Winning a first All-Star last season, from his third nomination, was proof of that. It was a special personal accolade, but he’d trade it in a shot for a Celtic Cross.
“It was nice to get but if I finish my career not having won an All-Ireland, I’ll be very disappointed,” he declared.
Comer hints that the 2022 All-Ireland final loss to Kerry last July was not one of his better games in maroon, and it’s one he thinks about regularly.
“Yeah, I would yeah, I’d think about it a bit. But I try to forget it as well, because it wasn’t a good day for me, personally, anyway.
“You try to forget about it and yet you have to try to learn from it and improve on the mistakes you made, and stuff you didn’t do that you should’ve done, and different things that you can bring to this season.
“It’s one that’s hard to forget about really because we were there for so long. Sixty minutes in, neck-and-neck, and then they just pulled away, so it was disappointing,” he said.
Damien Comer has teamed up with Specsavers to encourage people to take a more proactive approach to their eye and hearing health. There’s a full interview with him ahead of Sunday’s National Football League Final, is in this week’s Connacht Tribune, on sale in shops now, or you can download the digital edition from www.connachttribune.ie. You can also download our Connacht Tribune App from Apple’s App Store or get the Android Version from Google Play.
Galway publican reflects on traumatic journey that ended with his abuser in jail
Galway businessman Paul Grealish remembers the moment back in 2000 when he was given a sheet of paper and asked to write about his life. He was on weekend-long self-development course that he’d been sent on by his brother John. At the time, John was managing director of their family business for which Paul and their sister, Joan, also worked.
“The course was probably done in an attempt to make it easier to manage me,” says Paul with a laugh, adding that he “was tough to manage” back then.
He was enjoying the course – until he received that blank sheet.
“I got about four or five sentences in, writing about my early life. Until I got to the primary school part . . . I was in tears,” he remembers. “I was so used to compartmentalising things, I didn’t see the danger.”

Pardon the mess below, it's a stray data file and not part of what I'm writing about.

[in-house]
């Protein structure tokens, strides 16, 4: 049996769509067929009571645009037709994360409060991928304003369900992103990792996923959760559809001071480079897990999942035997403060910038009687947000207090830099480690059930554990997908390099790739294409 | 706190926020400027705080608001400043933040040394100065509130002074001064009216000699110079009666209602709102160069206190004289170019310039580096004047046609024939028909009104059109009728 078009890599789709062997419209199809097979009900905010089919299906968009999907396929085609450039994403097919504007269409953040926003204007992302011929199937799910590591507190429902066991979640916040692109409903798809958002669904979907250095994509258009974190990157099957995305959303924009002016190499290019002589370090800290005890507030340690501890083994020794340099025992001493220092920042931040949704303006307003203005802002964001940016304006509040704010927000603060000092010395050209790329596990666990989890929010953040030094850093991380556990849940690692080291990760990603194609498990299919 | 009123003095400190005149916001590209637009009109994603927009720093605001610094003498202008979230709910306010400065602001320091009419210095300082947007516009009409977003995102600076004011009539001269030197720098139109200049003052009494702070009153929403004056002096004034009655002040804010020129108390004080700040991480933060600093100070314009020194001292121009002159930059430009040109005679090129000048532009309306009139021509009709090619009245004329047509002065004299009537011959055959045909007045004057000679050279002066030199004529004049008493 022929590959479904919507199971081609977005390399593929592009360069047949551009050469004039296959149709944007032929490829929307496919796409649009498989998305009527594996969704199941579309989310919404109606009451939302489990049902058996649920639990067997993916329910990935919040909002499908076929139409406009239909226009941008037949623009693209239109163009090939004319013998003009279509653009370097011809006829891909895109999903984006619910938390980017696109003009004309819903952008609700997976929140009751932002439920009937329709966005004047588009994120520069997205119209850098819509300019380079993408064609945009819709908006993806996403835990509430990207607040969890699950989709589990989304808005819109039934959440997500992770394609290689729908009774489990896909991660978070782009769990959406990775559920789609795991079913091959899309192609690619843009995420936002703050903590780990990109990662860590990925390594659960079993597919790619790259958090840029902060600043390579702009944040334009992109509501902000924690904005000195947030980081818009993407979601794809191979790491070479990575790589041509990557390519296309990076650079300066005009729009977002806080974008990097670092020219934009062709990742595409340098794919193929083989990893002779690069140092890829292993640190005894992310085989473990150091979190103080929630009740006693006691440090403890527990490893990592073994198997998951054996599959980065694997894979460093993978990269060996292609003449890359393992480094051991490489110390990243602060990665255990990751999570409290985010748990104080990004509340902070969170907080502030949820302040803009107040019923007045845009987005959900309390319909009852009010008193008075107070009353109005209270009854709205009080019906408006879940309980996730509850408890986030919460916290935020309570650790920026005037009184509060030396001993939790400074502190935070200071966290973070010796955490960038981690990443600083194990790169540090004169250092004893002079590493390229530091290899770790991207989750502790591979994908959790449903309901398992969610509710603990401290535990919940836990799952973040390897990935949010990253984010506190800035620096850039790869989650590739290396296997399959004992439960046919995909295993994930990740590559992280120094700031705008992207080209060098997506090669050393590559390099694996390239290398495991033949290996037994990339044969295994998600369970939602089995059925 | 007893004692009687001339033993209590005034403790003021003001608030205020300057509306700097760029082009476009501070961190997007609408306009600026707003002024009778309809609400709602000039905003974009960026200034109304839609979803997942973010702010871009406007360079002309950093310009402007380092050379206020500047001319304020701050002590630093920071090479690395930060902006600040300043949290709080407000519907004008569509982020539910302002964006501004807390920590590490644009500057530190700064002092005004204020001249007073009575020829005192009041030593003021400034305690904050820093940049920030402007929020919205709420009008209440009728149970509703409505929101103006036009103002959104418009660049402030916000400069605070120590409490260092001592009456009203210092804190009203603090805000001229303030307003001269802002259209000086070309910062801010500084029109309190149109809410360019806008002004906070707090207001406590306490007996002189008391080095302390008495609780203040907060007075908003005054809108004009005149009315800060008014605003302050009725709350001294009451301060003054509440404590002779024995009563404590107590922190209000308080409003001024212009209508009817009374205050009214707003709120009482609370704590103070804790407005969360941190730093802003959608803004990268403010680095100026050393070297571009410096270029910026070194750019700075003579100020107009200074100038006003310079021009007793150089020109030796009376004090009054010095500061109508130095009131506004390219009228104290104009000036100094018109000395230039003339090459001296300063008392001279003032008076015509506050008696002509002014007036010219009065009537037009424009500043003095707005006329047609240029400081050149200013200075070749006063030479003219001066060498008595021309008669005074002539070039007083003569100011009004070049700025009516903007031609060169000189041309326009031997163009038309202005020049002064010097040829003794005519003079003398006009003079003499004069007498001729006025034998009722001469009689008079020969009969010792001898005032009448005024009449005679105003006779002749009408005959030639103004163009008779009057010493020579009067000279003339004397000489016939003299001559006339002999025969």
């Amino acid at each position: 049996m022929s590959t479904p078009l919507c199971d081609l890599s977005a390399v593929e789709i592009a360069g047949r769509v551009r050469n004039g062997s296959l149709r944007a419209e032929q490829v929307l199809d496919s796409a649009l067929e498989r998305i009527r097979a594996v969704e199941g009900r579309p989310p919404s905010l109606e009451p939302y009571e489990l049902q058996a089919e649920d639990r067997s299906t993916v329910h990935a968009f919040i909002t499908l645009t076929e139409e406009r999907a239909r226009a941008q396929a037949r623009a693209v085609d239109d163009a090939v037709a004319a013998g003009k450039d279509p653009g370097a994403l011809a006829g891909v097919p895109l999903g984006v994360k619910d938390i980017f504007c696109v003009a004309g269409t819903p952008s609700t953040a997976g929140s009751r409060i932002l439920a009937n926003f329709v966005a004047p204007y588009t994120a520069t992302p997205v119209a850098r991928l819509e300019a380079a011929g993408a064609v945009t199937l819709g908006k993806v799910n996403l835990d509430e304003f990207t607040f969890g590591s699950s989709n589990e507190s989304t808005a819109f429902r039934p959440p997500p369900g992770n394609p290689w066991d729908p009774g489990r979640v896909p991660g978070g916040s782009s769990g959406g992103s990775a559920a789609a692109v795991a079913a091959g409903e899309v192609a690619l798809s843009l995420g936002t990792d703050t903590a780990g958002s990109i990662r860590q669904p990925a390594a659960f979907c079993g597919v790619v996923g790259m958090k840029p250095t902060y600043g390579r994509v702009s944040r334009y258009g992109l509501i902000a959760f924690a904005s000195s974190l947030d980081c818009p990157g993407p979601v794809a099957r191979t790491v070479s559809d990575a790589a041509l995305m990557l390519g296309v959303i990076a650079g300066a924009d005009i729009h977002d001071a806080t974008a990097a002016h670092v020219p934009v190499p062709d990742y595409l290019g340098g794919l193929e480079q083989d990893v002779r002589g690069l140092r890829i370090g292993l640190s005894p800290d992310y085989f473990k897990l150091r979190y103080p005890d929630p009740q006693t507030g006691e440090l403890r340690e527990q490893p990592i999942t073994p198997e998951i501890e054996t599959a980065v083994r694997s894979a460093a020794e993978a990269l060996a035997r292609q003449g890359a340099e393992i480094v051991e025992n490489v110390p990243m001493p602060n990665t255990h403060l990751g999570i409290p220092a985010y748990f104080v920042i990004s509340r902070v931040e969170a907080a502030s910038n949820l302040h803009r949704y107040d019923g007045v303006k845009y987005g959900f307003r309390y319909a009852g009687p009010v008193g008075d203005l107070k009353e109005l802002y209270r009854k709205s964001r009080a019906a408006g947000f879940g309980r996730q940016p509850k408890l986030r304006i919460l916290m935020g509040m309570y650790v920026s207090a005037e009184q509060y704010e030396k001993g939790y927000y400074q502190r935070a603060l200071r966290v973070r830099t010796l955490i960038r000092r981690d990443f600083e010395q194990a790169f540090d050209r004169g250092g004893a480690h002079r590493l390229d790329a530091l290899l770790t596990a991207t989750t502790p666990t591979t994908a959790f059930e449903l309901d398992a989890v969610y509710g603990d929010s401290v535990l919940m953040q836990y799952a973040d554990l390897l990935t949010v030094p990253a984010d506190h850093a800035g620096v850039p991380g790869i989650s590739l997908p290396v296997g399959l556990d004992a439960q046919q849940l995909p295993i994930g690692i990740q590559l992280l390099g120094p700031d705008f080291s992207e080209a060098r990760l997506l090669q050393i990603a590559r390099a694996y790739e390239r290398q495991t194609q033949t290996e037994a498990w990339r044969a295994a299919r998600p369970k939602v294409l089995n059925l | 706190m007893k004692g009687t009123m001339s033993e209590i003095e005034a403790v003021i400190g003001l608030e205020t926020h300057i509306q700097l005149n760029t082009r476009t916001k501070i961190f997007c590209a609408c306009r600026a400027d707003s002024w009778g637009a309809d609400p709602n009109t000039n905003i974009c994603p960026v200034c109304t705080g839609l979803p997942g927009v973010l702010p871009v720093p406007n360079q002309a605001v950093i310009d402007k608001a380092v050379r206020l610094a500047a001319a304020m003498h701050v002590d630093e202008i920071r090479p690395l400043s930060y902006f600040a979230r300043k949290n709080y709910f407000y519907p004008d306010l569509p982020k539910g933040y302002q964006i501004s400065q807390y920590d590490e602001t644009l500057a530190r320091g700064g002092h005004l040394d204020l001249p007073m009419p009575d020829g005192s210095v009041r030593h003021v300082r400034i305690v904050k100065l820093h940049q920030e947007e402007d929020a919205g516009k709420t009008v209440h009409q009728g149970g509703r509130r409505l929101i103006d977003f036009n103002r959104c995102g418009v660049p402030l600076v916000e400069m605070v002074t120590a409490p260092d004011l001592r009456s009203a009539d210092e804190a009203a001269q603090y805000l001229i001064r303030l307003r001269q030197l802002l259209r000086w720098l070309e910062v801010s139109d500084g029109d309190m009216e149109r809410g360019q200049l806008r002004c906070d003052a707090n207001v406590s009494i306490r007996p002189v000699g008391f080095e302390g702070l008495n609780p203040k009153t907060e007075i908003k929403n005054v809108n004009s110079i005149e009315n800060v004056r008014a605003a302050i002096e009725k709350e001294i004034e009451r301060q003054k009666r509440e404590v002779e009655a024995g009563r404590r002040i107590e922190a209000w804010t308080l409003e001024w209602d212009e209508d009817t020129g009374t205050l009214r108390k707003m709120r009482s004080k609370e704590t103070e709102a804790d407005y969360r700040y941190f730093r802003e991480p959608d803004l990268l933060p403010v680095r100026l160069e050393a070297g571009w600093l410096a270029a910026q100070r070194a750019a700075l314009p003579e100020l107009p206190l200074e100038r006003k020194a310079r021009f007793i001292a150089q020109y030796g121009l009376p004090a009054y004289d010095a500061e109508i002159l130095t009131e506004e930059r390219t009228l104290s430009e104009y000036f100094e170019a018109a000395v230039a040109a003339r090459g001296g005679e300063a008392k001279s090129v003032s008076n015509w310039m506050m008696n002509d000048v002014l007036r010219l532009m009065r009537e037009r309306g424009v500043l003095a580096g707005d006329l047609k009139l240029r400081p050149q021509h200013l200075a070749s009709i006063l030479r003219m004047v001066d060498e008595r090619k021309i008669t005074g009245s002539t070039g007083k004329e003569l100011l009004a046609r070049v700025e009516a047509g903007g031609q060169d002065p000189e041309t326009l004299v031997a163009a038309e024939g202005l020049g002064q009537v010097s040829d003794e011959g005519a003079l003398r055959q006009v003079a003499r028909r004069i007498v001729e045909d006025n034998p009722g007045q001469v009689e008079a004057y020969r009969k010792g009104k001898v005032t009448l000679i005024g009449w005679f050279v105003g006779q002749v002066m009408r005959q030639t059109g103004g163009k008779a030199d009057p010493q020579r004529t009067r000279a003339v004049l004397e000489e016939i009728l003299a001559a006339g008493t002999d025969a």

In the early 1970s, aged nine and ten years, Paul had been beaten and sexually abused by his teacher, Brother Thomas Caulfield, at Tuam CBS primary school.
He had repressed those memories for nearly three decades.
“You bury the memory, and you bury it as deep as you can. There’s an awareness of something terrible there but it’s too frightening for you to actively remember.”
Paul was so terrified of those memories that he’d lost all recollection of his childhood. He couldn’t tell his story.
He was meant to show it to one of the course leaders – a counsellor, he thinks. Instead, Paul put the nearly-blank sheet before the man and explained what had happened.
Realising Paul’s plight, that man gave him a list of phone numbers for counsellors in Galway.
“Every now and again, I’d look at it and think about ringing them but I didn’t,” Paul says.
However, the abuse that had robbed Paul of his childhood and blighted his adulthood with feelings of guilt and self-hatred refused to stay buried. Finally, he knew he had to deal with it. That journey began in the early 2000s and Paul finally got closure earlier this month when Caulfield was sentenced to 27 months in prison – with the final seven suspended – for his crime.
Read Paul’s full story in this week’s Connacht Tribune, on sale in shops now, or you can download the digital edition from www.connachttribune.ie. You can also download our Connacht Tribune App from Apple’s App Store or get the Android Version from Google Play.